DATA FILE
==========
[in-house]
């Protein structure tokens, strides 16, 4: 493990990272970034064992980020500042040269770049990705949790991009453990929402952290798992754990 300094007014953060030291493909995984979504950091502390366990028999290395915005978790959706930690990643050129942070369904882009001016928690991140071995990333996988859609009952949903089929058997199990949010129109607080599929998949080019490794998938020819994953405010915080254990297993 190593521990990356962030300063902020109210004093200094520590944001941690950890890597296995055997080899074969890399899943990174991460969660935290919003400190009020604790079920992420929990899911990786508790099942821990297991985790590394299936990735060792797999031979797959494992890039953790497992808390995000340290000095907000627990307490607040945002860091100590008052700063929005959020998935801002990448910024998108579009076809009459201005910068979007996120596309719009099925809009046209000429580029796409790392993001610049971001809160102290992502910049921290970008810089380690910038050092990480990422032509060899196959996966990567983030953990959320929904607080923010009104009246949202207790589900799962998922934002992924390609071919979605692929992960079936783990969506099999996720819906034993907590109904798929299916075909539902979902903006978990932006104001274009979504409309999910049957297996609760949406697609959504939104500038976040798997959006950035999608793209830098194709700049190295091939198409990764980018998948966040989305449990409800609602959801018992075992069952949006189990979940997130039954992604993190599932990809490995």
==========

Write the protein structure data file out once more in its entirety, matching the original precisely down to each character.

[in-house]
């Protein structure tokens, strides 16, 4: 493990990272970034064992980020500042040269770049990705949790991009453990929402952290798992754990 300094007014953060030291493909995984979504950091502390366990028999290395915005978790959706930690990643050129942070369904882009001016928690991140071995990333996988859609009952949903089929058997199990949010129109607080599929998949080019490794998938020819994953405010915080254990297993 190593521990990356962030300063902020109210004093200094520590944001941690950890890597296995055997080899074969890399899943990174991460969660935290919003400190009020604790079920992420929990899911990786508790099942821990297991985790590394299936990735060792797999031979797959494992890039953790497992808390995000340290000095907000627990307490607040945002860091100590008052700063929005959020998935801002990448910024998108579009076809009459201005910068979007996120596309719009099925809009046209000429580029796409790392993001610049971001809160102290992502910049921290970008810089380690910038050092990480990422032509060899196959996966990567983030953990959320929904607080923010009104009246949202207790589900799962998922934002992924390609071919979605692929992960079936783990969506099999996720819906034993907590109904798929299916075909539902979902903006978990932006104001274009979504409309999910049957297996609760949406697609959504939104500038976040798997959006950035999608793209830098194709700049190295091939198409990764980018998948966040989305449990409800609602959801018992075992069952949006189990979940997130039954992604993190599932990809490995």